2. Oh this round table setup sounds ideal! Our labs are in those traditional rows, abutting a wall. That means I can’t help the students at those seats at the end without squeezing behind four other students. I’m not the smallest person in the world, so this is often mildly humiliating for everybody. If we ever redesign, I’ll have to come look at your space!

  3. That’s great to hear, Barbara and Allyson. I love wheeled furniture, too — sometimes I wish everything was on wheels. Emily, you are welcome to come for a visit anytime!

  4. Hi, Maura,

    I’m going to chime in with Barbara and Allyson and say that our instruction classroom works fine as a lab without staff supervision. In order to combat the annoyance of shooing students out for classes, we write a note on the classroom’s marker board and post a notice outside the classroom to the effect of “This room will be closed for instruction from 11:30-1:20.” Other than students who haven’t left enough time to print their documents before class starts, it’s worked with nary a grumble!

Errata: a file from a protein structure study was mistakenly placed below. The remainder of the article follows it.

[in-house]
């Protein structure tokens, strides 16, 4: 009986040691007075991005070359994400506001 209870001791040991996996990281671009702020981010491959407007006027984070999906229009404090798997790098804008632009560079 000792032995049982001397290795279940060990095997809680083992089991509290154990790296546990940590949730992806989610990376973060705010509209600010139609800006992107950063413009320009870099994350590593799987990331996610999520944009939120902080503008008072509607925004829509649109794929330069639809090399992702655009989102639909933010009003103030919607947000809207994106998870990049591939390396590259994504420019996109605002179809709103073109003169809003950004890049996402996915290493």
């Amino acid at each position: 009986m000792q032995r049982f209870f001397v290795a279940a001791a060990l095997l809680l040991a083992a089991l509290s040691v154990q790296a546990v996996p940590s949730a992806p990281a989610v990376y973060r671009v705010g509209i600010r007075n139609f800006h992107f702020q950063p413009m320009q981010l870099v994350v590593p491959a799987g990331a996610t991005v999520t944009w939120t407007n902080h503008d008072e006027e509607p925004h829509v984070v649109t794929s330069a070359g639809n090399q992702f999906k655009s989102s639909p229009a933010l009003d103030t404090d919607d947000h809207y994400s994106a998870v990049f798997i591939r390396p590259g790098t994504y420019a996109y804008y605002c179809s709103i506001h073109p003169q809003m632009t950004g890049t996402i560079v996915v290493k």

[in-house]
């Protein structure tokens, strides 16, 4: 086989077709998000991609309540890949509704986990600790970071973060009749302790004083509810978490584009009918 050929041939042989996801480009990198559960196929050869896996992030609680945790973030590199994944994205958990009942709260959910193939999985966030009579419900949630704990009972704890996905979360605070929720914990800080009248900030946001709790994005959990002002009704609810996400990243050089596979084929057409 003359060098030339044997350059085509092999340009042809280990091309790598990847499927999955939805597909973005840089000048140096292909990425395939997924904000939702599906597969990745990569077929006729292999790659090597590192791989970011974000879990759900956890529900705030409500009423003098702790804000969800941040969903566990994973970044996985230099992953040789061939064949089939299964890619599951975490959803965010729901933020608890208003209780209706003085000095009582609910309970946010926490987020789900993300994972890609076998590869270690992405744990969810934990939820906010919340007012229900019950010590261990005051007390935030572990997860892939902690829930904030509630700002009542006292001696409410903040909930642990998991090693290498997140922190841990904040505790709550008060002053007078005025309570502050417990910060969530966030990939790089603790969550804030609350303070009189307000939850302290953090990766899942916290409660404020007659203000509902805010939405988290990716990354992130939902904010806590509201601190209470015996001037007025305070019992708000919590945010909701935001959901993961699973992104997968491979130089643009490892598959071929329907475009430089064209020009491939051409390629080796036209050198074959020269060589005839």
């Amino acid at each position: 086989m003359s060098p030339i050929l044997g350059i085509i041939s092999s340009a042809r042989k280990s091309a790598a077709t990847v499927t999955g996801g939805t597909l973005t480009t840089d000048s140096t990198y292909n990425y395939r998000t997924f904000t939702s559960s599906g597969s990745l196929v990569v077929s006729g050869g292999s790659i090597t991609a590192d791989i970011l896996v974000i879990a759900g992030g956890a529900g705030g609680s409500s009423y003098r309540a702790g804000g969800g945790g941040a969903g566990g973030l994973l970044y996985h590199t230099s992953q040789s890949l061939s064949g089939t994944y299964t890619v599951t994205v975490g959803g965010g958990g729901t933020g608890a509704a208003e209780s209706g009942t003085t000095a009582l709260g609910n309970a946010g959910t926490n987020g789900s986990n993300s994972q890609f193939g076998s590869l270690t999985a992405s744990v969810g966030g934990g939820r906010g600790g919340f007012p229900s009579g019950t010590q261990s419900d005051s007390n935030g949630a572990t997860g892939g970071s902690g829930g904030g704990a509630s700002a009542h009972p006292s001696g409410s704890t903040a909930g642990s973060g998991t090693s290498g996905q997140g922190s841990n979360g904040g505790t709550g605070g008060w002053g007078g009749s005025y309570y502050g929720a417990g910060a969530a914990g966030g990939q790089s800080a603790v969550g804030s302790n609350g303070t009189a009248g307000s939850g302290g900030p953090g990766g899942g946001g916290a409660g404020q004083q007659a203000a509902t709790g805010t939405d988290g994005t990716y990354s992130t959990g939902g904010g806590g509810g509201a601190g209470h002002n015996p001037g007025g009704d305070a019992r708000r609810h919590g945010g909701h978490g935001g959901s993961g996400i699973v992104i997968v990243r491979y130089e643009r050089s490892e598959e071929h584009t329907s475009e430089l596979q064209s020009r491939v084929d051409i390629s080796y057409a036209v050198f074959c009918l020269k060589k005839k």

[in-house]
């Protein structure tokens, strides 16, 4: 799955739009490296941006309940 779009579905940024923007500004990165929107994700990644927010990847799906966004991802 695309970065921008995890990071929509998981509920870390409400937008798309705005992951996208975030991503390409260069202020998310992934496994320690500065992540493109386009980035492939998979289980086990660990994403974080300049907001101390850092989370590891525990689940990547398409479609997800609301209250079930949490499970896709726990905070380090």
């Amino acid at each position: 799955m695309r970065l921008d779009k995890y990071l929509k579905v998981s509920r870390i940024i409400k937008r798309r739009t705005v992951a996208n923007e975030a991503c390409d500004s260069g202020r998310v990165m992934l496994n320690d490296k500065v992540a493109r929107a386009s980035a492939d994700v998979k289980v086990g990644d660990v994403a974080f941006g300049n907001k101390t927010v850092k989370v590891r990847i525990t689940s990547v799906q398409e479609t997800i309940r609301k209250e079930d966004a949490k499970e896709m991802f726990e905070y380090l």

5. We’ve got another instruction lab that doubles as an open lab when it’s not in use, and it works fine. It helps that it’s right next door to the large (staffed) open computer lab, but the students don’t even grumble when we come in to teach a class. Half the time, they’re scampering out to get to their own class anyway. I’d encourage you to try it for a semester (the words “pilot project” have magical properties) and see what happens.